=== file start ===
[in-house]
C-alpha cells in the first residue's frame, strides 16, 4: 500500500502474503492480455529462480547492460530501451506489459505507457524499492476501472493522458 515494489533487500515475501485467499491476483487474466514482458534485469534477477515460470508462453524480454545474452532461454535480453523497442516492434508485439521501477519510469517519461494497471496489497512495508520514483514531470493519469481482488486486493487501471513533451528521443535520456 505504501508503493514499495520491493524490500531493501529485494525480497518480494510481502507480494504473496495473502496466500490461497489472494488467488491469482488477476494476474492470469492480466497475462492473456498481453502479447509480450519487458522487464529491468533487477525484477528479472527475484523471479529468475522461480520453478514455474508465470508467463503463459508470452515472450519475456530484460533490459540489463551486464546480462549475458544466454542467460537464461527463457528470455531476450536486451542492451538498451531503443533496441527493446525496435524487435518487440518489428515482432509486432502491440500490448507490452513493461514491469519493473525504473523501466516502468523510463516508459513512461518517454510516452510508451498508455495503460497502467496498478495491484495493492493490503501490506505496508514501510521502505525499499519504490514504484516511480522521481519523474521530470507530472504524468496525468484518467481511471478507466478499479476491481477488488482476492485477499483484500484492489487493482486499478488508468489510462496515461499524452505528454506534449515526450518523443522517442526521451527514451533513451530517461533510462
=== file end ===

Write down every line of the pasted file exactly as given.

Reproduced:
[in-house]
C-alpha cells in the first residue's frame, strides 16, 4: 500500500502474503492480455529462480547492460530501451506489459505507457524499492476501472493522458 515494489533487500515475501485467499491476483487474466514482458534485469534477477515460470508462453524480454545474452532461454535480453523497442516492434508485439521501477519510469517519461494497471496489497512495508520514483514531470493519469481482488486486493487501471513533451528521443535520456 505504501508503493514499495520491493524490500531493501529485494525480497518480494510481502507480494504473496495473502496466500490461497489472494488467488491469482488477476494476474492470469492480466497475462492473456498481453502479447509480450519487458522487464529491468533487477525484477528479472527475484523471479529468475522461480520453478514455474508465470508467463503463459508470452515472450519475456530484460533490459540489463551486464546480462549475458544466454542467460537464461527463457528470455531476450536486451542492451538498451531503443533496441527493446525496435524487435518487440518489428515482432509486432502491440500490448507490452513493461514491469519493473525504473523501466516502468523510463516508459513512461518517454510516452510508451498508455495503460497502467496498478495491484495493492493490503501490506505496508514501510521502505525499499519504490514504484516511480522521481519523474521530470507530472504524468496525468484518467481511471478507466478499479476491481477488488482476492485477499483484500484492489487493482486499478488508468489510462496515461499524452505528454506534449515526450518523443522517442526521451527514451533513451530517461533510462